The alleged conflict, outlined in the lawsuit's statement of claim, is this: Cassels was retained, and paid millions of dollars in fees, to advise the GM dealers as they faced the possibility of shutdowns during the company's restructuring. But, unbeknownst to the car dealers, the law firm was also working for the federal government, which was pressuring GM to cut costs by shutting down those same dealers, the claim alleges.

The lawsuit's allegations, which have not been proven in court, come as Canada's legal profession wrestles over the rules that govern conflicts-of-interest, an area where it is safe to say the lines are decidedly blurry.

“This is a huge case,” said Richard Devlin, a professor at the Schulich School of Law at Dalhousie University in Halifax. “But it's part of a larger of pattern.”

It's a pattern established by a handful of recent Supreme Court of Canada rulings that have caught the legal profession's attention by appearing to broaden the definition of conflict of interest.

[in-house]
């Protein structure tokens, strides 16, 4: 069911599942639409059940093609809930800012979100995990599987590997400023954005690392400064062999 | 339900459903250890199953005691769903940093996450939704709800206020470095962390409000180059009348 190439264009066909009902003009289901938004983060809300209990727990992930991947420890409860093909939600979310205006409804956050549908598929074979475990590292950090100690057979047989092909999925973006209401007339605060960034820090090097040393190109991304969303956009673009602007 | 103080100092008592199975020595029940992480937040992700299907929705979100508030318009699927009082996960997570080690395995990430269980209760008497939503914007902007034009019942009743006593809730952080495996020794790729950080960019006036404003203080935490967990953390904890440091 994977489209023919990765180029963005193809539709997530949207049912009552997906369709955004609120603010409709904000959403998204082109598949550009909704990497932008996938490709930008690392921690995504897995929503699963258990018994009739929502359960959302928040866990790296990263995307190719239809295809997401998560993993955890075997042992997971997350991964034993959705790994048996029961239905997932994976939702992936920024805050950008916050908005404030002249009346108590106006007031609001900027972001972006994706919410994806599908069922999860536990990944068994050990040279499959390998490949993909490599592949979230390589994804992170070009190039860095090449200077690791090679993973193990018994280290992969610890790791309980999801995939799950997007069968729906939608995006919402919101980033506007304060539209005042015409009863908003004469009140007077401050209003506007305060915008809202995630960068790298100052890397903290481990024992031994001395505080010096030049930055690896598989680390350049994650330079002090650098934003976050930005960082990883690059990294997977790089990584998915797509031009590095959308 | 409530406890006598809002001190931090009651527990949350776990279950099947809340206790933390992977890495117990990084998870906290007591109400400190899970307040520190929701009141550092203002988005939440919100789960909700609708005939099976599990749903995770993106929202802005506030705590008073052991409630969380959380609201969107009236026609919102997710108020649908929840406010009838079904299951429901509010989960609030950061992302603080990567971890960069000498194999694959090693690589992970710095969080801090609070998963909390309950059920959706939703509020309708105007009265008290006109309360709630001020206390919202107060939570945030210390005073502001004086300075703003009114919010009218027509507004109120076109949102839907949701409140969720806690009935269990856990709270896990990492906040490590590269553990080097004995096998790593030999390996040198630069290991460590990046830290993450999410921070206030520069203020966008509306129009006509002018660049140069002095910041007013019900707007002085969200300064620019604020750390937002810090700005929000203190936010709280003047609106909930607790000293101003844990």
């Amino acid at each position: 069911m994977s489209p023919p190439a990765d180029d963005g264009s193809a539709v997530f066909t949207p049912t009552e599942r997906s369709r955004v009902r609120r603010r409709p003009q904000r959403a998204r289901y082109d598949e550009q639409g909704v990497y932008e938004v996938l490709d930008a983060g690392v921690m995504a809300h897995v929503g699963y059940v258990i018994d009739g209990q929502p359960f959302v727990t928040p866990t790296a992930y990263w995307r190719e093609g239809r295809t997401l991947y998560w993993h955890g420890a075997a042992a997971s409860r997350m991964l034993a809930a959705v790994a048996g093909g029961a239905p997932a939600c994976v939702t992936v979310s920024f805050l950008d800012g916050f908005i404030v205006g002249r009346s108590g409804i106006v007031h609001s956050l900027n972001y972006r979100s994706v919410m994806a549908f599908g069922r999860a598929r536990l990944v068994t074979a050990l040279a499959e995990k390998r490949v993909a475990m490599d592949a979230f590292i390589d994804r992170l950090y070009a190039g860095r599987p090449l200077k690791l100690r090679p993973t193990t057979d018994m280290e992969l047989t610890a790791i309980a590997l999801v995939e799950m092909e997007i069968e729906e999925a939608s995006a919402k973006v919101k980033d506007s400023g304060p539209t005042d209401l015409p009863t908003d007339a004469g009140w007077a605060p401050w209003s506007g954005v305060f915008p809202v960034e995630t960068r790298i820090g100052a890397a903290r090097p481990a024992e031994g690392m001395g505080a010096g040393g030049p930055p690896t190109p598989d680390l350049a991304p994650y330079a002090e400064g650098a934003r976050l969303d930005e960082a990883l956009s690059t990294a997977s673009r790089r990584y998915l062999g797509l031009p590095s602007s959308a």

The issue has also grown in importance as the concentration of Canada's legal industry has increased over the last few decades. As big law firms get bigger, potential conflicts within law firms become more common.

While the issue is again on the front-burner, it has been an active debate ever since a 1990 Supreme Court ruling, MacDonald Estate v. Martin, in which a law firm was forced to quit acting for a plaintiff because one of its lawyers, years earlier, had acted for the defendant in the same case.

Law firms have tried to avoid potential conflicts and appease the courts by erecting internal “screens” between lawyers working with potentially conflicted clients. They are forbidden from talking shop and can even have their computer access limited, in order to prevent any leaks of confidential information.